- Poster presentation
- Open Access
Improving transition readiness and quality of life (QOL) with a pediatric lupus health passport
Pediatric Rheumatologyvolume 10, Article number: A23 (2012)
Childhood onset Lupus (cSLE) is a chronic condition that usually requires life-long care, and optimizing self-management skills for youth with cSLE may improve health outcomes. This project aims to evaluate the impact of an educational intervention with a pediatric SLE-specific health passport (pLHP) for transitioning youth with cSLE.
We adapted the pHLP from an adult LHP developed by the Canadian Network for Improved Outcomes in SLE (CaNIOS), by modifying the content and design to tailor to the needs of teens; and we then assessed acceptability through pilot testing and structured interviews. Patients with cSLE age 14-21 years recruited from three North American centers were instructed on the use of the pLHP. Transition readiness was assessed by a modified version of the California Healthy and Ready to Work Transition Health Care Guide, self-efficacy by a modified version of the Children’s Arthritis Self-Efficacy Scale, medication adherence by the MASRI, and SLE knowledge by a tool developed by the investigators. Baseline data is presented here.
48 patients aged 14.4 -21.2 yrs (mean 17.8 yrs), 79% female, with mean age of diagnosis of 13 yrs (range 7 -17 yrs) and mean disease duration of 5 years (range 0.4-12 yrs) were evaluated. Current medications included plaquenil (85%), mycophenolate (59%), rituximab (11%), azathioprine (7%), methotrexate (7%), anti-depressant (14%) and history of cyclophosphamide (29%). Median disease activity at enrollment by SLEDAI was 0 (range 0-14); median cumulative damage by SLICC/Damage Index was 0 (range 0-2). On an SLE knowledge test of 12 true/false questions the median score was 80% correct (range 5-100%) and on a 10 question fill-in-the-blank knowledge test, the median score was 60% (range 10-90%). Age was associated with higher knowledge on the true/false test (r=0.6, p=0.0025). Self-efficacy scores varied widely (mean 54, range 38-65). Transition readiness (assessed with a 3-point likert scale; 1= I am doing this, 2=I need some help, 3=someone else does this for me) revealed a mean score across all tasks of 1.5 suggesting that many patients were dependent on others to complete health care tasks. Overall transition readiness was associated with increased age (r=0.6, p=0.001). Self-reported adherence for taking prednisone was good: 35% indicated taking all medication doses, 23% indicated taking 90% of doses, 10 % indicated taking 85%, and none reported less than 60% adherence. To date, 6 patients have undergone a 6 month follow-up visit and our preliminary impression is that although most patients agree that the pLHP is informative, many are not routinely entering their personal disease-related information.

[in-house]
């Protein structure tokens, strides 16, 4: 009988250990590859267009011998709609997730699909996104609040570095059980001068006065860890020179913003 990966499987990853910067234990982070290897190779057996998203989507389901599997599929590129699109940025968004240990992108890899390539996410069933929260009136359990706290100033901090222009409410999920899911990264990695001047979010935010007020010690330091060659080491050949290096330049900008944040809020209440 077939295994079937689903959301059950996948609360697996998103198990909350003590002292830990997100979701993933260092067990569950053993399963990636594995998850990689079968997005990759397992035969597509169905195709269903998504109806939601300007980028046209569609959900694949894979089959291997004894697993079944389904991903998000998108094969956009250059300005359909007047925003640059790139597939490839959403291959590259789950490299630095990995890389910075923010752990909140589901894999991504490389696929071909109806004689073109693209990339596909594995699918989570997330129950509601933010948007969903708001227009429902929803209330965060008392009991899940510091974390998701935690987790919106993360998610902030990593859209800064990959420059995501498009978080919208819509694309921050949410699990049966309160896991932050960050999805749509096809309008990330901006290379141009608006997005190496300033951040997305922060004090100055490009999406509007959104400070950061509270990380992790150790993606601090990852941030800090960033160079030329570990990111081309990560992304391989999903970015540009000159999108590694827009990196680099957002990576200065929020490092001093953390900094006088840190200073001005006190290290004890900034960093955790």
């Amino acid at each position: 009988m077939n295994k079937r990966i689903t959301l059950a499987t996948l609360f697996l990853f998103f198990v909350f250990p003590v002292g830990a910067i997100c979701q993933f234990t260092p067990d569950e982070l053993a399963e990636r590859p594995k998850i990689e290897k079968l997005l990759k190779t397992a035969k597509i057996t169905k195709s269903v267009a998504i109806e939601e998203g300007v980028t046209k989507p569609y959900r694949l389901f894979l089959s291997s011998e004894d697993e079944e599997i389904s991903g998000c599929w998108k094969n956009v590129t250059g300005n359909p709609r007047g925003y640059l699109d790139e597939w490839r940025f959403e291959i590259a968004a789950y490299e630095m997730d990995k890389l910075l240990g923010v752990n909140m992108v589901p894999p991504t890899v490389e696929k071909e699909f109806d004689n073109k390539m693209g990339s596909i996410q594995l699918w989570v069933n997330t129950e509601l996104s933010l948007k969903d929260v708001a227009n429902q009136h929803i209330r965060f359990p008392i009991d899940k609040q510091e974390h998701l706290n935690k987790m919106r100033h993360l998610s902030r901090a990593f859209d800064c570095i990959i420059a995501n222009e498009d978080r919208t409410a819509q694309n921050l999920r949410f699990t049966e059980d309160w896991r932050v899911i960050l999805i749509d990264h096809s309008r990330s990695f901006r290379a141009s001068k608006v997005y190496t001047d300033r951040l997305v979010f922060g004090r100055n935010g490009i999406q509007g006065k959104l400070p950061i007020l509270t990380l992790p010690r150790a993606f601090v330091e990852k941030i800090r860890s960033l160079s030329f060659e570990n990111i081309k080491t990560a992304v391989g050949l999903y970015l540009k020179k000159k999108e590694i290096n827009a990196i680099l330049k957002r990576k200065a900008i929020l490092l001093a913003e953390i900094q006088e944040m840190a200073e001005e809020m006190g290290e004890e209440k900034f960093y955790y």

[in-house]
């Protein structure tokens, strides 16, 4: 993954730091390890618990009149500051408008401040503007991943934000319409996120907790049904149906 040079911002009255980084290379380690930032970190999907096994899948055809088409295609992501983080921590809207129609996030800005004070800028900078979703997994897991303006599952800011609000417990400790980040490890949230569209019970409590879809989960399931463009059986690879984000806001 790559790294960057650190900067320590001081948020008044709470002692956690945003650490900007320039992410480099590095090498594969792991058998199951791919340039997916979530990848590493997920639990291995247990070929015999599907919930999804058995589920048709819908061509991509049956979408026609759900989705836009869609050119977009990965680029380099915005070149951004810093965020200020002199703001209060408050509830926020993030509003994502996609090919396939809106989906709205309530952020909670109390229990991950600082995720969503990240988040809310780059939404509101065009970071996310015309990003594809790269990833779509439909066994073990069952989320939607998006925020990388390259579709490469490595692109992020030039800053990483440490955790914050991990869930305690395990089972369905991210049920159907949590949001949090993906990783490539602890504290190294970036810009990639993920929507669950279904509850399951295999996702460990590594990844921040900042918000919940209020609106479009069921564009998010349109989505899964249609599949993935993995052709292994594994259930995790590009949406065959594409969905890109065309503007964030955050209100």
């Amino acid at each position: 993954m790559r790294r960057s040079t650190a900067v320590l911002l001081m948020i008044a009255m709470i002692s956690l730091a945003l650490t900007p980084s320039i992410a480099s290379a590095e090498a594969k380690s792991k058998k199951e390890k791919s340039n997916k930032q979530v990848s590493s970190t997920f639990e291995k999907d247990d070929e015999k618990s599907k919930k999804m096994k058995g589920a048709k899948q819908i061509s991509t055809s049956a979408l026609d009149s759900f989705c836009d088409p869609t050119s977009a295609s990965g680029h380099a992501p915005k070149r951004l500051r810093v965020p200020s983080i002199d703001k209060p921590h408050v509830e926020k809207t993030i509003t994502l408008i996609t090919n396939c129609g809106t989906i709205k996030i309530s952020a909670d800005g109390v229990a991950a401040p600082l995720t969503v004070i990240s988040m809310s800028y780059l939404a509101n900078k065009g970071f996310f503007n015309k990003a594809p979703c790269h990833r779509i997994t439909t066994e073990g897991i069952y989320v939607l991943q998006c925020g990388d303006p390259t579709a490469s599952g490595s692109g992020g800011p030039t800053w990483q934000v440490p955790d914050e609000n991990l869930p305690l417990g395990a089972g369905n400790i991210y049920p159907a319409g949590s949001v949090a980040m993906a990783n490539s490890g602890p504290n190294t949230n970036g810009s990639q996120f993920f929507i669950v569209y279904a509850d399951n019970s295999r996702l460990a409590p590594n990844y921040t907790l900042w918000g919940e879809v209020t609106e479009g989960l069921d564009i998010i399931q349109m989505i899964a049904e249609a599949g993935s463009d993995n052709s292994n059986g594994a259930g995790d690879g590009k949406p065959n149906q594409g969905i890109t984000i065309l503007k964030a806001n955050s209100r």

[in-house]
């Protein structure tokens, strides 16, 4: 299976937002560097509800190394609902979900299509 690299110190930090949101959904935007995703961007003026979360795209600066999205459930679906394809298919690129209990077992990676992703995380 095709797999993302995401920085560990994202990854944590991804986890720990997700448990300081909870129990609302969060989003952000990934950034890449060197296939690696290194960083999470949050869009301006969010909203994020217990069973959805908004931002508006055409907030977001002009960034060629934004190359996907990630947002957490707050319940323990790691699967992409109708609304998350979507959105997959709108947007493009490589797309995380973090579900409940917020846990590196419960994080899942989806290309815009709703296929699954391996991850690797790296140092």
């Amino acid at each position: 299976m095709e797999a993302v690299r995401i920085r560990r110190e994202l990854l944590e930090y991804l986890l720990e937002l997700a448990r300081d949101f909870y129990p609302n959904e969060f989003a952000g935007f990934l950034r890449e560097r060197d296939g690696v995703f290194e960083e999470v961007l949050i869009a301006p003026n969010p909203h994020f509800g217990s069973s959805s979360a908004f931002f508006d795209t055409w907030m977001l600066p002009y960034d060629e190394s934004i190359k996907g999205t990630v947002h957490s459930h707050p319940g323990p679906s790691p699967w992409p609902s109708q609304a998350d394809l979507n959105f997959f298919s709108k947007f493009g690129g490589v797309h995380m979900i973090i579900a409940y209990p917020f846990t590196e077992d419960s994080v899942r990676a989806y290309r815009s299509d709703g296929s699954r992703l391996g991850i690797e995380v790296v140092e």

Teens with SLE have variable self-efficacy and are in need of education about their disease and their medications. Many teens with cSLE still rely on their parents for assistance with medical tasks. We are continuing our follow-up visits and anticipate that the pLHP will significantly bridge gaps in knowledge and self-efficacy and positively impact future self care and health outcomes.
Emily Von Scheven: None; Lori B. Tucker: None; Lakshmi N. Moorthy: None; Erica F. Lawson: None; Carolyn Neville: None; Deborah DaCosta: None; Paul R. Fortin: None.